Latin America has seen several tumultuous uprisings against authoritarian left-wing regimes crushed in the last decade while others continue to backslide, becoming more and more authoritarian. Gutiérrez-Boronat noted that the socialist regime of Venezuelan President Nicholas Maduro is a proxy regime of the Cuban Communist Party. In his autobiography, Fidel Castro wrote about his close relationship with former President Hugo Chavez. Both leaders have since died, but the regime’s relations continue.

In 2018, at the height of the violence in Venezuela, Gutiérrez-Boronat described how the security and intelligence services of Venezuela became saturated with Cuban personnel. Cuban special troops were deployed to areas like airports and other strategic places. Prisoners reported being victims of torture by men with Cuban accents who partook in their interrogation. In 2019, The Washington Post reported there were as many as 20,000 Cuban soldiers in the country, with Venezuelan defectors confirming reports of Cuban advisors. 

Similarly, but less well-known, is the situation in Nicaragua. Although the country has not caught the world’s attention in the same way as Venezuela, it faced a hostile takeover (1979-1990) by former dictator Daniel Ortega. His socialist regime was a bane of the Reagan administration due to fears of it spreading communism in Latin America.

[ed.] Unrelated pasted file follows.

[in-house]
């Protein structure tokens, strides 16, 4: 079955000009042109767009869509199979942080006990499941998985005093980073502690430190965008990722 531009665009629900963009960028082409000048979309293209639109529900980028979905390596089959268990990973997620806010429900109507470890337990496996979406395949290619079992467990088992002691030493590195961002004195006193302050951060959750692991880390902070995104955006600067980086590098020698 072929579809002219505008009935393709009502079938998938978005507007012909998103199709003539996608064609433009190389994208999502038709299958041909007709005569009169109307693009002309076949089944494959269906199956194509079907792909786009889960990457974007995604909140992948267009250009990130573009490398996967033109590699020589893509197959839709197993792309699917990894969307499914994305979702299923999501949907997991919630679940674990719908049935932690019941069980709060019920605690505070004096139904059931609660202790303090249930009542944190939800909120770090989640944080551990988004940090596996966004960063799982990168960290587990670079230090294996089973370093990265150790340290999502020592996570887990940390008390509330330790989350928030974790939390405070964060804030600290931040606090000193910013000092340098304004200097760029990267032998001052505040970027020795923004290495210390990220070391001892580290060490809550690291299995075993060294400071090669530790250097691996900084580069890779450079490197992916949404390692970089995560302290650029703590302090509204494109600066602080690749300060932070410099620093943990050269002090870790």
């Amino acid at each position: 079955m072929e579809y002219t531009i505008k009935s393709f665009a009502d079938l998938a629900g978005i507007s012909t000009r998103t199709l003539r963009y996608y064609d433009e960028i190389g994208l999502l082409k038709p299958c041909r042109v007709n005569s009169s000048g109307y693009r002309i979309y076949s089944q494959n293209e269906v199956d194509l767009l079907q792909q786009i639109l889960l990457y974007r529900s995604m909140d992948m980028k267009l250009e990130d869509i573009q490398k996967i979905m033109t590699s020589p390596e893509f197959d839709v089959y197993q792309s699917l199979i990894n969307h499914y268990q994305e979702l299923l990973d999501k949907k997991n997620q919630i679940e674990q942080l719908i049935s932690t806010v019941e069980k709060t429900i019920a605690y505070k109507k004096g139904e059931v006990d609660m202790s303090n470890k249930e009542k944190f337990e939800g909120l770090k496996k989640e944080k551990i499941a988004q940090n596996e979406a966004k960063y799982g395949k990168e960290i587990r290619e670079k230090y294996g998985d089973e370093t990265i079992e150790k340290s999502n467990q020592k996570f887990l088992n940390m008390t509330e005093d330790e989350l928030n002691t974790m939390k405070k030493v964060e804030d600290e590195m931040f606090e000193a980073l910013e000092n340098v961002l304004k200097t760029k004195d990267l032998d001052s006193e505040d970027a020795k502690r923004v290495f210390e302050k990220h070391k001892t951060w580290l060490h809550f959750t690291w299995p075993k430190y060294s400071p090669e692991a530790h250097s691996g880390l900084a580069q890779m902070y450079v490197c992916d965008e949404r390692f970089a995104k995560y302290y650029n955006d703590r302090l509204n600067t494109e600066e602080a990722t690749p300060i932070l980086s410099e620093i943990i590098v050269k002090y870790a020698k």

Ortega was re-elected along with his Sandinista movement in 2006 by a plurality, over 16 years after his government was defeated in brokered elections. Despite a peaceful transfer of power, he returned to the repression the Sandinistas were notorious for in the 1980s and began dismantling the country’s democratic institutions, stacking the Supreme Court with Sandinista judges and overturning constitutional term limits on power. In 2018, Nicuaraguans took to the streets to protest and were crushed. The Cuban security services once again showed up to help in the repression, putting down the pro-democracy movement in the country.